My Ex and I Don't Agree on Parenting Decisions, Do We Have to Let a Judge Make the Decision?

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35 - Resolving Children's Issues Outside of Court

When separated parents cannot make decisions for their children, or cannot agree who should have custody (to see what that means, read this post), they may have to go to court.  Judges are almost never trained in social work or child psychology.  Some of them did not even practice as family lawyers.   There are ways to get those child-focussed professionals involved to help decide parenting issues.  Check out this episode of the Ontario Family Law Podcast for an explanation and some ideas. The following is an excerpt from my easy-to-understand book or $9.99 ebook on Ontario Family Law: Guide to the Basics of Ontario Family Law.


Getting Professional Help Making Parenting Decisions

After separation, parents who are in conflict frequently employ professionals to assist them with parenting issues.  Alternatively, a court may order assistance from professionals.  In separation and divorce matters, these professionals are most commonly involved as either parenting coordinators or as custody/access assessors.  The same professionals can also act as mediators to help parents develop a parenting plan for their children.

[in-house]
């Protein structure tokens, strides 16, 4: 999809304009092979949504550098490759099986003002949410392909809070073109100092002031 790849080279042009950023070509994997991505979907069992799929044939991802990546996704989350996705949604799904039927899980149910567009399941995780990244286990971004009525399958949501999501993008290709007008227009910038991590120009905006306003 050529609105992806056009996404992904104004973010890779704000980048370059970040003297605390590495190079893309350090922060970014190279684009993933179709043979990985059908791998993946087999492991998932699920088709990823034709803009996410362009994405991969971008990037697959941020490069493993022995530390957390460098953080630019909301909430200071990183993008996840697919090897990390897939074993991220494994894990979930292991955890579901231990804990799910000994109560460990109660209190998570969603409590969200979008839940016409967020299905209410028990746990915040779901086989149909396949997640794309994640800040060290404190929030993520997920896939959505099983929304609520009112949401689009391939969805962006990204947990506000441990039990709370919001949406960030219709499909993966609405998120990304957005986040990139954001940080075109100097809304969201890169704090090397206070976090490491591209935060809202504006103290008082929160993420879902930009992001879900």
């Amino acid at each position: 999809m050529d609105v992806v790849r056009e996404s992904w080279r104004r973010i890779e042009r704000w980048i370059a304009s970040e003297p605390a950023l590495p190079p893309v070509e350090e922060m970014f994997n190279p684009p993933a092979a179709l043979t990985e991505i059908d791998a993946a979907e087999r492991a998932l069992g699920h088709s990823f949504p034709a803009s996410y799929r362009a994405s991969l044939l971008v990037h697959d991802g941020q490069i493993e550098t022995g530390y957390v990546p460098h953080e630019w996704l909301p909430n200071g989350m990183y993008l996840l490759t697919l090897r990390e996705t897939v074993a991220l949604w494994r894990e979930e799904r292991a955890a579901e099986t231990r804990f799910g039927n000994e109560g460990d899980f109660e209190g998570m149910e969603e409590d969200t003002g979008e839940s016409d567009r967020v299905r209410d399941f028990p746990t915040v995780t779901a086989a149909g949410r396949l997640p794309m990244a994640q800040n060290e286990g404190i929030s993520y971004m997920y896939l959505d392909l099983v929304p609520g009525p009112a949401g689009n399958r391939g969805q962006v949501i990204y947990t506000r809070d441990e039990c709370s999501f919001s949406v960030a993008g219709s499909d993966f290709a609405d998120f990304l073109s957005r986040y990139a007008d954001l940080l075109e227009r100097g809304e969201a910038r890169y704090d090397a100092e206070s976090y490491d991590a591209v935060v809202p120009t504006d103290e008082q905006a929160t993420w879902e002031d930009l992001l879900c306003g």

Parenting coordinators help fighting separated parents resolve on day-to-day parenting issues.  Parenting coordinators are almost always child-focussed social workers or psychologists.  They take a child-centered approach to suggest solutions to disagreements between parents.  Parents can agree, or the court might be able to order,[1] that a parenting coordinator will have the powers of an arbitrator to make a decision when the parents cannot agree.  Since the process involves a child-centred mental health professional, parenting coordination is a popular way to address minor parenting issues between parents who are always in conflict.  Although parenting coordinators are privately retained, it is usually cheaper to pay one parenting coordinator than two lawyers to resolve issues such as when and where access exchanges will take place, how to get information from a child's school, or which parent will attend a school function. The downside of parenting coordination is that it can provide easy access to a forum to keep fighting if one or both parents want to continue the conflict. However, if both parents want to find ways to end their conflict, parenting coordinators may be able to teach them how.